Basil leaves widely range in size and appearance, depending on the specific variety, and average 3 to 11 centimeters in length with an oval to lanceolate shape. The leaf’s surface is smooth, broad, and flat with prominent veining and is found in shades of bright green, dark green, and purple. The leaves also have even serrated, jagged edges and are attached to fibrous, square stems. Basil leaves are highly fragrant and offer distinct aromas of anise, clove, citrus, cinnamon, and camphor due to their rich content of essential oils. The leaves can be harvested at multiple maturity stages, bearing different flavors with each variety, and generally have an herbal, sweet, and nutty taste with fresh licorice nuances.
Basil is an excellent source of vitamin K, a nutrient that assists in faster wound healing, and is a good source of iron to build the protein hemoglobin to transport oxygen through the blood. The aromatic leaves also contain vitamin A to maintain healthy organ functioning; calcium to strengthen bones; manganese to stimulate protein digestion; and antioxidants to provide anti-inflammatory properties to protect against free radical damage. Basil contains an aromatic fragrance and flavor due to essential oils such as linalool, methyl chavicol, and eugenol. Each essential oil will be found in varying levels in different basil varieties, giving each type a unique flavor and scent.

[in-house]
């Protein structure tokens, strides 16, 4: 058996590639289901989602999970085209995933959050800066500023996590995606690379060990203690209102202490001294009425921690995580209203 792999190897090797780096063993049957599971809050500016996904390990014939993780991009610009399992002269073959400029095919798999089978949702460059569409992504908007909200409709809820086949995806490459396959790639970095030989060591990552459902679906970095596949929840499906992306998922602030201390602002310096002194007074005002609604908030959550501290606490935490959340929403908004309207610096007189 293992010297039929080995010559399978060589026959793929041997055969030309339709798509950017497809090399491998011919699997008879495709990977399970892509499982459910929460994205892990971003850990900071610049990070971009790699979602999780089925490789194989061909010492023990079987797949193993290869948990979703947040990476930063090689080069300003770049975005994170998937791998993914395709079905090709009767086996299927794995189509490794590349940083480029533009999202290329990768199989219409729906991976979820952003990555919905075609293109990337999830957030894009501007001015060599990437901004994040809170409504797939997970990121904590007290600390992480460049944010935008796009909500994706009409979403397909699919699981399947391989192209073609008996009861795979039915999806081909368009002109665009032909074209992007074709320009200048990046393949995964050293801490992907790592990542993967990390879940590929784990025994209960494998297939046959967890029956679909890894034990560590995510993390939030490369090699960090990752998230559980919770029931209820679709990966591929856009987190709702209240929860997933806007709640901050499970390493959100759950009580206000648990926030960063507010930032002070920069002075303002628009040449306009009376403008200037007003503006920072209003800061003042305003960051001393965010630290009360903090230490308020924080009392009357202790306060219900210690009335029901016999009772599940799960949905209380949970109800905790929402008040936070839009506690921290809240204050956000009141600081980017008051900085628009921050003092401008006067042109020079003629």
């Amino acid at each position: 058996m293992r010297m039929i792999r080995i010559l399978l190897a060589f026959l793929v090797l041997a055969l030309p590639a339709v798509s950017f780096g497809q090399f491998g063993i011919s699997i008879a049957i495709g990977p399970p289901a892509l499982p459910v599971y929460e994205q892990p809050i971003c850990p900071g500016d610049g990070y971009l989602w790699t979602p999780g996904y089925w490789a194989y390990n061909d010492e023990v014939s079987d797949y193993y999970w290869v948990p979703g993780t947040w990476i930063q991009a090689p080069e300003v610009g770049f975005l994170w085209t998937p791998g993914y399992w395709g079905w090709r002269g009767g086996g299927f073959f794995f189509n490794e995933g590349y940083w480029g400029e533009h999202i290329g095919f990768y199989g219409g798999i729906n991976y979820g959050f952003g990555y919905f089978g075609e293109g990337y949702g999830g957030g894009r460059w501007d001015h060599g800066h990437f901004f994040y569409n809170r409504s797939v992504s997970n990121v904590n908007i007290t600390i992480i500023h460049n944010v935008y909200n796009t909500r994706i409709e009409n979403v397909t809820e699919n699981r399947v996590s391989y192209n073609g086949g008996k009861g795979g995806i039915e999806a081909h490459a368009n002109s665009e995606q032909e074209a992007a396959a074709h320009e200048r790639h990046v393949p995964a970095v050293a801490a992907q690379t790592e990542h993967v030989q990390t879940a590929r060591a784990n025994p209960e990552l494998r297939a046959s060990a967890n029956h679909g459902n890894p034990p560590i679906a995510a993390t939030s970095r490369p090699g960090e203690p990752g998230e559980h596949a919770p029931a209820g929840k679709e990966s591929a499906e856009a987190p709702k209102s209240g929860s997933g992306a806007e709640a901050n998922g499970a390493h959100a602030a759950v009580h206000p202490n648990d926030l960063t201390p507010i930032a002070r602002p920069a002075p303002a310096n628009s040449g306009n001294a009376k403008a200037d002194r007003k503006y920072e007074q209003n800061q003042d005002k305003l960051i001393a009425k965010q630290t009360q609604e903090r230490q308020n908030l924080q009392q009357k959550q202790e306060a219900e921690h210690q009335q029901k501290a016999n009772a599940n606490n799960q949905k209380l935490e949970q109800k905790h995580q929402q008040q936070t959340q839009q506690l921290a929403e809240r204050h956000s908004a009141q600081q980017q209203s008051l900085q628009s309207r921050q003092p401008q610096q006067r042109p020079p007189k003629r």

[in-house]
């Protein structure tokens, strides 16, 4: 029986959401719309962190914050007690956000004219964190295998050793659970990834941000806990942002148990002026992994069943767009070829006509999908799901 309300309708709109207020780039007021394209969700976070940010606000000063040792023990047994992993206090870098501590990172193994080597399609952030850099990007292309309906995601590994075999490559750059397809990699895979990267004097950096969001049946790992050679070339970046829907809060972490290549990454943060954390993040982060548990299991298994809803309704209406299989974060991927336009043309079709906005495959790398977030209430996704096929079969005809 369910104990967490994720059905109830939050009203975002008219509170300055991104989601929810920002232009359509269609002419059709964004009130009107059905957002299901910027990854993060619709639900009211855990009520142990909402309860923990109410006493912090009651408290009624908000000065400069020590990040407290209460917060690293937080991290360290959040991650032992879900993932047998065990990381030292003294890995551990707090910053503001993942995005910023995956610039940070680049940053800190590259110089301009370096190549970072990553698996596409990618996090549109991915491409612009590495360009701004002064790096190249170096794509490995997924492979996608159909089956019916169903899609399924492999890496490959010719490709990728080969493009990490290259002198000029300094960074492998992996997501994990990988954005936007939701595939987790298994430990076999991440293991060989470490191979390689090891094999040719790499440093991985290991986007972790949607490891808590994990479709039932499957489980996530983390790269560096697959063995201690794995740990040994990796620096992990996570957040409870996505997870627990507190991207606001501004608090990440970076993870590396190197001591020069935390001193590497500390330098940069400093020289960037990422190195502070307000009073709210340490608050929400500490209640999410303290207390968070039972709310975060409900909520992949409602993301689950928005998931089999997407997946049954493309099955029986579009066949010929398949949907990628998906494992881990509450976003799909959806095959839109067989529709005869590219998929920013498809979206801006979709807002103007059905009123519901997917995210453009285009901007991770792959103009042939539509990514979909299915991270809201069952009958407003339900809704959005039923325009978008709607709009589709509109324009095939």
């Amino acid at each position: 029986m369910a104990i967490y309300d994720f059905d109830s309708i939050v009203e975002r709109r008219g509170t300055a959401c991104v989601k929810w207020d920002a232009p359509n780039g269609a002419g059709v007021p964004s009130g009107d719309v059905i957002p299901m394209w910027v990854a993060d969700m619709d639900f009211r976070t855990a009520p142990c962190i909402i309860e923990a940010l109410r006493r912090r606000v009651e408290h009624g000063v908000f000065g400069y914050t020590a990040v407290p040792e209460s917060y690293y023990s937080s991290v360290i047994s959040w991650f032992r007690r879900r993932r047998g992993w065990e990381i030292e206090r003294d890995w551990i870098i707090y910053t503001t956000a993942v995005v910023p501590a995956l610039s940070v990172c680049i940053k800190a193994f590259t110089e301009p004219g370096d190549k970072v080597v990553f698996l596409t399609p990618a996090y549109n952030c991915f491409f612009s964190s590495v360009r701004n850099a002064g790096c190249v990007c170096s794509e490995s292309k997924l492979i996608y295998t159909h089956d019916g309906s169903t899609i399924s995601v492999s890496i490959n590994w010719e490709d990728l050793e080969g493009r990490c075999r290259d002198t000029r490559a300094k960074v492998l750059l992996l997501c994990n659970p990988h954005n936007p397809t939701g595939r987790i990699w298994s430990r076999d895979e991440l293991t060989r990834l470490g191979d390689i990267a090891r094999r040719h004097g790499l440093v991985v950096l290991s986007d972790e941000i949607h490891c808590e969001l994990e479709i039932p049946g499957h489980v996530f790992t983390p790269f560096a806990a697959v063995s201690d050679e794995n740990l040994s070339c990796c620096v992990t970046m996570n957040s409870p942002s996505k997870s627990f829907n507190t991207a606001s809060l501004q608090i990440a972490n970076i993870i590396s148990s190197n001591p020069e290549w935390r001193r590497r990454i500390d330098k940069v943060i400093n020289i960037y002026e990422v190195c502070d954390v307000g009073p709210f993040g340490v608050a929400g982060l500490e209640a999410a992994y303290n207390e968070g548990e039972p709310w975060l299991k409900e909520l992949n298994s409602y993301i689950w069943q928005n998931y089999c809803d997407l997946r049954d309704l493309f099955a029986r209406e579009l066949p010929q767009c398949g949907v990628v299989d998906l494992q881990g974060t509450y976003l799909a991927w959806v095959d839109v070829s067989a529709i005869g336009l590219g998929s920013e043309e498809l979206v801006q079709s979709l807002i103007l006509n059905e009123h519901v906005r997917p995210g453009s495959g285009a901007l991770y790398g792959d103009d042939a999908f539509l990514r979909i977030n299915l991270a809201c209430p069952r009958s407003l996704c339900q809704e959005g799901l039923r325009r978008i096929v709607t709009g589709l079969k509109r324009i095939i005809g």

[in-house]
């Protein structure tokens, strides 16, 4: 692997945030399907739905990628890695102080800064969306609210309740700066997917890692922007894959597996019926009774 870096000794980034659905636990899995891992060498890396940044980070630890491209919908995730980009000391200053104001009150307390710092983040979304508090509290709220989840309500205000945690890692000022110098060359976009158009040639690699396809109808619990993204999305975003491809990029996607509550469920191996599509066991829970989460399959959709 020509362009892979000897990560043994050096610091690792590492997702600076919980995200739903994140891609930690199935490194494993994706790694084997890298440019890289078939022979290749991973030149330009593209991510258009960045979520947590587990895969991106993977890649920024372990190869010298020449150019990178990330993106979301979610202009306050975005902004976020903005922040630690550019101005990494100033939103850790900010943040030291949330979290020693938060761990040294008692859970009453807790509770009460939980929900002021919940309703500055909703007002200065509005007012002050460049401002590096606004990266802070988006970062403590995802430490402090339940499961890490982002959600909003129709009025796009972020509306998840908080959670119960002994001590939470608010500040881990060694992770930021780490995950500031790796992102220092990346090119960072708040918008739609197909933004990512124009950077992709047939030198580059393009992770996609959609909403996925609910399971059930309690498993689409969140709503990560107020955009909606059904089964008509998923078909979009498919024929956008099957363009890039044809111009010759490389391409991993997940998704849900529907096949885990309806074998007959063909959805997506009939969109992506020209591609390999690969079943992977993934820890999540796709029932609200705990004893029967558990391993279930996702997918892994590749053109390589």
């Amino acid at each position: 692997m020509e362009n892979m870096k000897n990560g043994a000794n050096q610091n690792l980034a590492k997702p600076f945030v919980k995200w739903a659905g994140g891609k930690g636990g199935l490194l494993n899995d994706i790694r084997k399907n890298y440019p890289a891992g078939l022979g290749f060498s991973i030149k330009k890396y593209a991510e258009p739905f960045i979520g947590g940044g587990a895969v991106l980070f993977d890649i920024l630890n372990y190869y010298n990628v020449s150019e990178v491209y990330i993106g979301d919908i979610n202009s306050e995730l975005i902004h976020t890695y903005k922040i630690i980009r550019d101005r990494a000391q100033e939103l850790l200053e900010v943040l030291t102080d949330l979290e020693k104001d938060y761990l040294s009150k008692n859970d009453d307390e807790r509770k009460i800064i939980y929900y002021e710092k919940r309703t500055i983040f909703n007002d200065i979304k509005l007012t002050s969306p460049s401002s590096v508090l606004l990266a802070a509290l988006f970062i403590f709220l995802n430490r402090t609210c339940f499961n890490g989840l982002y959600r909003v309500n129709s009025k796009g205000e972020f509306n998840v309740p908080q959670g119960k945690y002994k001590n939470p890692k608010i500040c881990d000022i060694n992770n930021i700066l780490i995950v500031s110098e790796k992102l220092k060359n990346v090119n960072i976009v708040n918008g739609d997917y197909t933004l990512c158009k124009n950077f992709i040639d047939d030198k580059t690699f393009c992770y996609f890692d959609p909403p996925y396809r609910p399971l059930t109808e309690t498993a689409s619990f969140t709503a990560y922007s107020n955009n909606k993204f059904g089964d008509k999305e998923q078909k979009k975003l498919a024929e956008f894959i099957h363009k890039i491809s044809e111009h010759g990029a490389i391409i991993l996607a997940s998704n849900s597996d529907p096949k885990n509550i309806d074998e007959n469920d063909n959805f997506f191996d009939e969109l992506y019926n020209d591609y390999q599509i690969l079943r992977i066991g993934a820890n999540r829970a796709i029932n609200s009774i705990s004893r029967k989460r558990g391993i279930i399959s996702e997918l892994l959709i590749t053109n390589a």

Basil is an aromatic herb used whole, chopped, or crushed in a wide variety of savory and sweet preparations. The leaves are most commonly used raw and are lightly torn, tossed into green salads, chopped and mixed into grain, rice, and noodle dishes, or used as a fresh topping over pizza and pasta. Basil can also be layered on toast with creamy spreads, placed inside sandwiches, infused into oils and vinegar, or blended into sauces such as pesto. Beyond fresh applications, basil can be sauteed into eggs, stir-fried with vegetables, stirred into soups and curries, or deep-fried and served with roasted meats. The herbs can also be incorporated into sweet dishes such as sorbet or ice cream and used as a topping over shortcakes, cookies, and tarts. In addition to the leaves, basil flower buds are edible and can be mixed into salads, soups, and bowls. Basil pairs well with nuts such as pistachios, pine nuts, and walnuts; tomatoes; zucchini, corn; artichoke hearts; radishes; bell peppers; aromatics including garlic, onion, red onion, ginger, lemongrass, and shallots; fruits such as pears, strawberries, nectarines, peaches, watermelon, and mango; and other herbs such as mint, parsley, and cilantro. Basil should be used immediately for the best quality and flavor. Fresh leaves attached to stems can be placed in a glass of water and lightly covered in the refrigerator, where they will keep for up to one week. Individual leaves can also be stored in a plastic bag between paper towels in the fridge for 2 to 4 days. For extended use, basil can be frozen in airtight plastic bags. Basil can also be dried and used as a spice, but much of the aroma and flavor will be lost in the drying process.
Basil is available year-round.